Program helps students who are credits away from graduation finish their degrees
A Portland State program that helps struggling students graduate is now in its second year.
Founded in February 2010, Last Mile was born out of the University Studies program as part of a campus-wide effort to increase retention and graduation rates.
Financial struggles and the bewildering complexity of degree requirements seem to be the biggest road blocks faced by students, according to experts.
James Ofsink, assistant director of Financial Aid at PSU, described students who are almost done with degrees but not quite there as an ideal target audience.
“This group seemed like the easiest to go after because of how close they already are to graduation,” he said.
Last Mile was designed to focus on students who are within 15 credits of degree completion and have already applied for graduation, said Martha Dyson, academic advisor in the College of Liberal Arts and Sciences.
“We work with students on a case-by-case basis to see what their situation is,”Dyson said.
Many times, she added, all it took to help students reach graduation was the rearrangement of a class or two.
“Sometimes a student just needed to switch majors because they already had enough classes out of the way,” Dyson said.
Or sometimes a Bachelor of Arts became a Bachelor of Science or vice versa.
There’s also the issue of language: Dyson explained that some students find foreign language classes difficult after years away from speaking practices and drills.
Dyson is one of five new academic advisors that the university hired in December as part of PSU’s initiative to assist students in course planning and fulfilling degree requirements.
Staffing the Last Mile program is part of Dyson’s job description.
“Before we came on, they just didn’t have the ‘people power’ to get this done,” Dyson said.
The program has already generated a gold mine of data for administrators to evaluate.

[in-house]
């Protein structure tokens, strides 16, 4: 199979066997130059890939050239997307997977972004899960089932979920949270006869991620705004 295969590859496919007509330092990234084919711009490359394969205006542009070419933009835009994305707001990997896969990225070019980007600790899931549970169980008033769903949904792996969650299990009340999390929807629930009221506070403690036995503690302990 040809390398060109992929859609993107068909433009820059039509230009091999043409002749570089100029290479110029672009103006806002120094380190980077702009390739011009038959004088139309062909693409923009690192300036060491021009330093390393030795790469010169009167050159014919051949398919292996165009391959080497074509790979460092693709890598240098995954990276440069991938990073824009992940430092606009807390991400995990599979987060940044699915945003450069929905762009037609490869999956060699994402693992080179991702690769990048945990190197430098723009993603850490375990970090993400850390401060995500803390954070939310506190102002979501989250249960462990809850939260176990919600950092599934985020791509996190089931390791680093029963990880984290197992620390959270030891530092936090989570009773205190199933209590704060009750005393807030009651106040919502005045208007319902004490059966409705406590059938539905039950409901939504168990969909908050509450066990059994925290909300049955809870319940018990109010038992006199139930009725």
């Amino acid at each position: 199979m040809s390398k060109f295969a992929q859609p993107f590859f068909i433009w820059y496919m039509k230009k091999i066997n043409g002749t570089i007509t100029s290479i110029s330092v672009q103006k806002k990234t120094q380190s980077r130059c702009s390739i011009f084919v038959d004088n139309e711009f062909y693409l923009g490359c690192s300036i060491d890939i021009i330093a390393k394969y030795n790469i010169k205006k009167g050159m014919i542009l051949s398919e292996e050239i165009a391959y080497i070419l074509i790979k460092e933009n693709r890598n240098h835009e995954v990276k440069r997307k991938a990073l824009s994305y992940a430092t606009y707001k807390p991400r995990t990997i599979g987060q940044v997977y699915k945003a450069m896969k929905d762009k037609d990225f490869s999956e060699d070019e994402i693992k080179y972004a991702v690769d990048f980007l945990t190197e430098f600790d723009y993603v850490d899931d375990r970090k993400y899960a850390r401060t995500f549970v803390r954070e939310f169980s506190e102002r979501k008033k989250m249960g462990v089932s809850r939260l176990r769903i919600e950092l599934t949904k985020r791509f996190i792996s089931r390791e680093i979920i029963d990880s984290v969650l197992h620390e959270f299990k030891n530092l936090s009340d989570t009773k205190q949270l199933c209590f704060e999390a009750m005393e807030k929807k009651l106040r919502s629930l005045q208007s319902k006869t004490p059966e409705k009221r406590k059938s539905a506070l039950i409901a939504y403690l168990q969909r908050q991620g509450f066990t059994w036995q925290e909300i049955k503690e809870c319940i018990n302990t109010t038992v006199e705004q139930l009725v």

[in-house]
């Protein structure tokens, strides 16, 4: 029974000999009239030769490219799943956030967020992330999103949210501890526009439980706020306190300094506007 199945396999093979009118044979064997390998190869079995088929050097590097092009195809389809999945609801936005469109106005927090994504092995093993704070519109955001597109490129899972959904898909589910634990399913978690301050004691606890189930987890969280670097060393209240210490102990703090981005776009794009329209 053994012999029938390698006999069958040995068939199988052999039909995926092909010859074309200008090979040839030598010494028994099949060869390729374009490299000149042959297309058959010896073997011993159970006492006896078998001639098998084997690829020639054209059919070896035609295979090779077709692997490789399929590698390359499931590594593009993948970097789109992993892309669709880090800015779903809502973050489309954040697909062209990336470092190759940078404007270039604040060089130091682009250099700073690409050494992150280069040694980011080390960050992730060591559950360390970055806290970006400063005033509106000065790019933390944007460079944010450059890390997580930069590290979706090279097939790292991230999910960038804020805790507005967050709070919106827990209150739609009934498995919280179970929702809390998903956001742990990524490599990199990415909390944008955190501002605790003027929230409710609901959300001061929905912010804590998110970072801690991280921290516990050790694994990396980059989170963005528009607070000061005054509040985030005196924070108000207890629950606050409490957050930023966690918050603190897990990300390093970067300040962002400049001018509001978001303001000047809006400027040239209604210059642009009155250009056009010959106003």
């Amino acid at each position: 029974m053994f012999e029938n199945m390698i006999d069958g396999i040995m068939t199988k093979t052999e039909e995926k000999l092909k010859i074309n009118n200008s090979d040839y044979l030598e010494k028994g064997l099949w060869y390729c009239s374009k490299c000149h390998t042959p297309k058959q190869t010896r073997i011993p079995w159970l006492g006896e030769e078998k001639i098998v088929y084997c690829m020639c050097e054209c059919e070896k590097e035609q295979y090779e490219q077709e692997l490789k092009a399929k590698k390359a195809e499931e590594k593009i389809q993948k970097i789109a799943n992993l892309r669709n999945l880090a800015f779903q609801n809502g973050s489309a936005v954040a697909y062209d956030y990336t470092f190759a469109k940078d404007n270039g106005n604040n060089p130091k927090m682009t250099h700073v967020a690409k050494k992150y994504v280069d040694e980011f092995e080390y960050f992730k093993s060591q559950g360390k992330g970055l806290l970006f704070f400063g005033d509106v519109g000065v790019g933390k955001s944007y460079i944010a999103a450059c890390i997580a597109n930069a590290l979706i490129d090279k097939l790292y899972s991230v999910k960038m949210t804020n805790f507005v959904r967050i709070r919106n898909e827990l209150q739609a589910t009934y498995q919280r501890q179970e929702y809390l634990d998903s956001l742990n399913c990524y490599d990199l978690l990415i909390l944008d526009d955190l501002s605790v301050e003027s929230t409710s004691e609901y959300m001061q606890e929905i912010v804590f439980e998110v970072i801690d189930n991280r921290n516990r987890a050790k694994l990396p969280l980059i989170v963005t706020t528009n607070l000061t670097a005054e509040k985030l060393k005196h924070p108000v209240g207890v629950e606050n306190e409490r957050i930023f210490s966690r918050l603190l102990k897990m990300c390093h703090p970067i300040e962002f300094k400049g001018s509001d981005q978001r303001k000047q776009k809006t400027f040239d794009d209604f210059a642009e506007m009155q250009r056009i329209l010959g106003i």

Sukhwant Jhaj, a Student Success special assistant, wrote in his blog that “between summer 2005 and fall 2007, around 350 students had enough credits to apply for graduation, but did not finish.”
Additionally, the data shows that “the primary reason for leaving Portland State on the cusp of graduation may not be academic performance, but financial or other reasons.”
Jhaj explained that the question of why students drop out so close to graduation and what it will take to help them finish can be challenging.
By February 2011, a year after inception, Last Mile graduated 71 students. The program has graduated around 100 students as of today who wouldn’t have finished college without help.
“I was very surprised when they passed 50 students,”Jhai said.
Last Mile is overseen by administrators from both academic and financial departments. This way, the program can help students in almost any situation, financial or academic.
“We’ve found that most of them just need some direction,” said Amanda Nguyen, bursar in Business Affairs.
According to Robert Mercer, assistant dean of the College of Liberal Arts and Sciences and chair of the Last Mile program, PSU is the only university hosting such a program.
“We’d love it if the other Oregon schools would do something like this,” Mercer said.
In its first year of operation, Last Mile received a $50,000 donation from the office of the university provost.
Mercer said that the gift allowed Last Mile to grant students who’d run out of financial aid or faced holds on their accounts the $500 or so needed to fund that final four credits needed for graduation.
“We hope that we’ll get another allocation to help people financially,” Mercer said. “About half the students that fell into this Last Mile group had financial hold that kept them from registering.”
Last Mile staff are optimistic about the future.
“There’s a lot of energy and a lot of enthusiasm,” Jhaj said. Moving into the future. “I hope we can identify a set of process changes to address the need of students on an ongoing basis.”